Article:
2003 in the FSU Biological Science History project

2003 In the Department of Biological Science at Florida State University (updated 25 Apr 03)

     Return to Ralph W. Yerger in memoriam page

Remarks by Dr. Robert Spivey, May 15, 2003

Ralph William Yerger, Sr.
July 31, 1922 - May 11, 2003

Husband, father, grandfather, colleague, friend--the eight decades of Ralph William Yerger's life were filled with living, learning and loving.

One could have guessed his destiny from early on--valedictorian of his Pennsylvania high school class; an eighteen year old who journeyed with three buddies 9,000 miles for 6 1/2 weeks to the far west and Mexico at a total personal cost of $125; distinguished World War II army officer in the Battle of the Bulge, a prestigious Ph.D. in vertebrate zoology from Cornell University. All these led to Florida State University in the fall of 1950, where he found his real home both professionally and personally.

Professionally he rose in rank from assistant to full professor in the short span of eleven years. During his 38-year teaching career, 10 of his students were awarded doctorates and an additional 19 completed master's degrees--most in ichthyology, the study of fish, his chosen specialty in the Department of Biological Science, where he headed FSU's fish collection for 32 years. In fact one species was named for Ralph. Moreover, he was selected as the first recipient of the Margaret Menzel Teaching Award in Biological Science. Further, one of his grateful former students, Gwynn Aiken, endowed the Yerger Lectureship in Biological Science--a permanent testimony to his distinction as a scholar and teacher.

Perhaps the greatest tribute to his teaching was his personal appeal to a young coed, namely Frances Irene Winterle. Her taking his introductory course eventually led to their 1954 June wedding, which in turn led to their splendid children--Paula, Rachelle, Loreen and Ralph, Jr.--and in turn to four wonderful grandsons Brian, Keegan, Hans, and Chase.

The privilege of knowing Ralph well occurred for me when he became my colleague, and eventually of Werner Baum in the College of Arts and Sciences, where Ralph served as associate dean or acting dean from 1977 through 1983.

As a person, Ralph was not complex. Some would say he was "matter of fact," not given to expressing emotions, "a man of few words." All true and yet, what do you make of that twinkle in his eyes? He did so enjoy life.

Surely this man was organized. As Irene recalls the first day of that introductory course, Dr. Yerger walked to the lectern in the classroom, opened his folder of notes, and immediately the bell rang for class to begin. At the end of class, he closed his notes and immediately the bell rang for class dismissal. At Christmas, gifts for each of the children were carefully arranged by father Ralph in predetermined spaces. On Sundays after church, the children recall, there was a regular routine--lunch at a fast food place and then a drive out in the country, the area where Killearn Estates now stands. That was one routine, and another was that he never raised his voice to children or wife, except when he snored. When grading papers he was notorious for making a big red X wherever there was a mistake or error. Irene recalls saying something to the effect, "Don't you think that will make your students feel bad?" To which Ralph replied, "I want them to feel bad!"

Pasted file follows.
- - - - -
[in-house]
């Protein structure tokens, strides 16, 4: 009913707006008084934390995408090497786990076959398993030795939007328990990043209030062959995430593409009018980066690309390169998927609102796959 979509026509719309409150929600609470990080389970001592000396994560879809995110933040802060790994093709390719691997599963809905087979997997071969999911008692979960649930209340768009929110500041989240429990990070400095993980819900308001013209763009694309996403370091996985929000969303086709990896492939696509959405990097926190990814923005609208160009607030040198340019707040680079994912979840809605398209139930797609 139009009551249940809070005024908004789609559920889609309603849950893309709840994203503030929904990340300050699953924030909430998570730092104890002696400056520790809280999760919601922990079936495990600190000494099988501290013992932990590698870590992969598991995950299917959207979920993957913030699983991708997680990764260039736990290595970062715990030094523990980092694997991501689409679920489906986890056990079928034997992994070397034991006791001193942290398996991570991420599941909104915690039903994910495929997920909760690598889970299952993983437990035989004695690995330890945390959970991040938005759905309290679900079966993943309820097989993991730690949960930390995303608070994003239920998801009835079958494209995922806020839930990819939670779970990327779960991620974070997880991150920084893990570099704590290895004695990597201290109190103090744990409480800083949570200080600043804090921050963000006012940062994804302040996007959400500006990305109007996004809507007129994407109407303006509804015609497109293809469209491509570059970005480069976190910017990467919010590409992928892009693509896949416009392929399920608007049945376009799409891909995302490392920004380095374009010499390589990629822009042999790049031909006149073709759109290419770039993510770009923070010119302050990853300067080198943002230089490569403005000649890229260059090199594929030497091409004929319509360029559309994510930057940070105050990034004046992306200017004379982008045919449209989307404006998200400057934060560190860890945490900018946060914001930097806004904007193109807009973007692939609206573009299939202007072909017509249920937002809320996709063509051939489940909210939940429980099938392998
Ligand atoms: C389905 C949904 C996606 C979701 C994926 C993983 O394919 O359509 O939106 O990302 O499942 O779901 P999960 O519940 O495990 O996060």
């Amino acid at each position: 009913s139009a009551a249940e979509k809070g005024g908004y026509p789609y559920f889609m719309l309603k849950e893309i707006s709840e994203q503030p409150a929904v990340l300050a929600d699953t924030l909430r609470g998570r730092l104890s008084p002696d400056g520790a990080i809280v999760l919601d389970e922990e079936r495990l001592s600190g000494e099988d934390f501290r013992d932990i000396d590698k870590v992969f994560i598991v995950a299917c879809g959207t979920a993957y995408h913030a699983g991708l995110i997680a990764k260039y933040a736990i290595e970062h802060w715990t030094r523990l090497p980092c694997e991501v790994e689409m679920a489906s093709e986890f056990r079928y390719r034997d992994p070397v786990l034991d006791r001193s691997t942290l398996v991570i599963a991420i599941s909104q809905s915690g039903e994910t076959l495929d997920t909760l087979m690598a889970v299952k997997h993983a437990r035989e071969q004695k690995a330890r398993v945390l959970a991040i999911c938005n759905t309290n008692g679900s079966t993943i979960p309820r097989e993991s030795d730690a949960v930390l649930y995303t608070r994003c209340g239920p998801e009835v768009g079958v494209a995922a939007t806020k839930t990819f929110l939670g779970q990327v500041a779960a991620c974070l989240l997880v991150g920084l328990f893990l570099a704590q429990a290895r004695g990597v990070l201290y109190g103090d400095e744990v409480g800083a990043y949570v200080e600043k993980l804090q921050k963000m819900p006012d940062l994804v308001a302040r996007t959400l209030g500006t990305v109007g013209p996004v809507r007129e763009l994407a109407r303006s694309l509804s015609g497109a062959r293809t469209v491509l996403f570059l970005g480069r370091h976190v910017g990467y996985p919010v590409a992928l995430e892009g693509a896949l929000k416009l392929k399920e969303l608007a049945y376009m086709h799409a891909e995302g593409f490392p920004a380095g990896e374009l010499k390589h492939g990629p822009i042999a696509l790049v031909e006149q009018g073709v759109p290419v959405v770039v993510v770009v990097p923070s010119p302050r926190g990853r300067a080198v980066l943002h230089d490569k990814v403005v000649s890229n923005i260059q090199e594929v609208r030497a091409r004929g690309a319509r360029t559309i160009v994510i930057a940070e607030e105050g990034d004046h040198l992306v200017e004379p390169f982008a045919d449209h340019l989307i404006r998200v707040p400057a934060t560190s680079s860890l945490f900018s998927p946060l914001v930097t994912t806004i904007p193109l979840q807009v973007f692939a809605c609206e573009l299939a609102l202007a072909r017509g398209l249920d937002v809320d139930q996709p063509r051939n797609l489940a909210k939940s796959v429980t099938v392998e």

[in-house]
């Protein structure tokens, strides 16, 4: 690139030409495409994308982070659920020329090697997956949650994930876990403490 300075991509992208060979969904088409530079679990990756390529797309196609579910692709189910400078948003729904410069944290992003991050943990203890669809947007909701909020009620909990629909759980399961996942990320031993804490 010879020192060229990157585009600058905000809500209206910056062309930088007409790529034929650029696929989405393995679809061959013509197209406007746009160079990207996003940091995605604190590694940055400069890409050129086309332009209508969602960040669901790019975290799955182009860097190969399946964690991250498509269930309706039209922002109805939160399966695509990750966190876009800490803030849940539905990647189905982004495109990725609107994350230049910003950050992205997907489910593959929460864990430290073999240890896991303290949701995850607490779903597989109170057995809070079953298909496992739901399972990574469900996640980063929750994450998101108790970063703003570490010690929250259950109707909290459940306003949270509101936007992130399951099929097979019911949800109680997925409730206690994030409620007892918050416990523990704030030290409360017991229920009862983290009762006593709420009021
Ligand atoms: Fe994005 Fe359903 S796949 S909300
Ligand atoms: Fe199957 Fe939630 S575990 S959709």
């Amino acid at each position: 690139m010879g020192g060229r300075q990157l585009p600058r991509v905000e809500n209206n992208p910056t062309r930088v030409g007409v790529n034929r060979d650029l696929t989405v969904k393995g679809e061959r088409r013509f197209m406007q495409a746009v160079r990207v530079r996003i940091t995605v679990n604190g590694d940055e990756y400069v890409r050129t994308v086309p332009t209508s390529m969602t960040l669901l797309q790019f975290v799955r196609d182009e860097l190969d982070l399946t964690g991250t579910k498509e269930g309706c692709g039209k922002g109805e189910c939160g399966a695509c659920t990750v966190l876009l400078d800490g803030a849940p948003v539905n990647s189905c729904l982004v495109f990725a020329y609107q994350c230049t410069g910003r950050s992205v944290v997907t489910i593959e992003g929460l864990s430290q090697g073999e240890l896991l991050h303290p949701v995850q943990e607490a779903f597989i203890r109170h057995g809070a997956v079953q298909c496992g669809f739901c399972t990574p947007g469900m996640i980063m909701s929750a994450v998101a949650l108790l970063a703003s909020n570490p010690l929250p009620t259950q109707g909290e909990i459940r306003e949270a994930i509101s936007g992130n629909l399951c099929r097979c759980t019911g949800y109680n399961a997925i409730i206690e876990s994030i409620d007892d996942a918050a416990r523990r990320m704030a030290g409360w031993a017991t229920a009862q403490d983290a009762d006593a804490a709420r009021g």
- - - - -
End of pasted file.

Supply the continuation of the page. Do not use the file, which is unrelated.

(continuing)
Ralph (and Irene) was a traveler, for research and pleasure. Besides many of the states, they traveled in 17 other nations. And through the University Club interest group Globetrotters, there were other places they visited as well.

One passion, not to be overlooked, was Ralph's love of eating. During their courtship days Ralph impressed his future wife's mother at Thanksgiving by consuming three helpings of turkey with all the trimmings. They say that the way to a man's heart is through his stomach, and for many the way to a woman's heart is through his stomach. A colleague, knowing of his impending marriage and capacity for eating, asked him, "Can she cook?" Ralph replied, "Would I be marrying her if she couldn't?"

As some of you know, after retirement Ralph became interested in genealogy--as he put it "a frustrating and never ending venture." Bob Short, Ralph's colleague and friend--they both came to FSU in 1950--tells this story on Ralph. It seems he was lecturing, later in life, on the three effects of the aging process. After declaring that the first thing to go was memory, he paused and paused some more, then lamented, "I've forgotten the other two."

Remember then and celebrate Ralph Yerger, this solid, kind, gentle, trusted husband, father, grandfather, colleague, and friend who filled our lives with appetites for living, learning and loving.

Because of him we too feast. Thank God.

This page is part of the Departmental History Project of the Department of Biological Science at Florida State University. Can you help us fill in the blanks? If you were once a student here, or a member of our faculty or staff, we'd love to hear from you. Send an e-mail to thistle@bio.fsu.edu, a fax to (850) 644-9829, or snail-mail to Dr. Anne B. Thistle, Editor, Department of Biological Science, Florida State University, Tallahassee, FL 32306-1100. And thanks!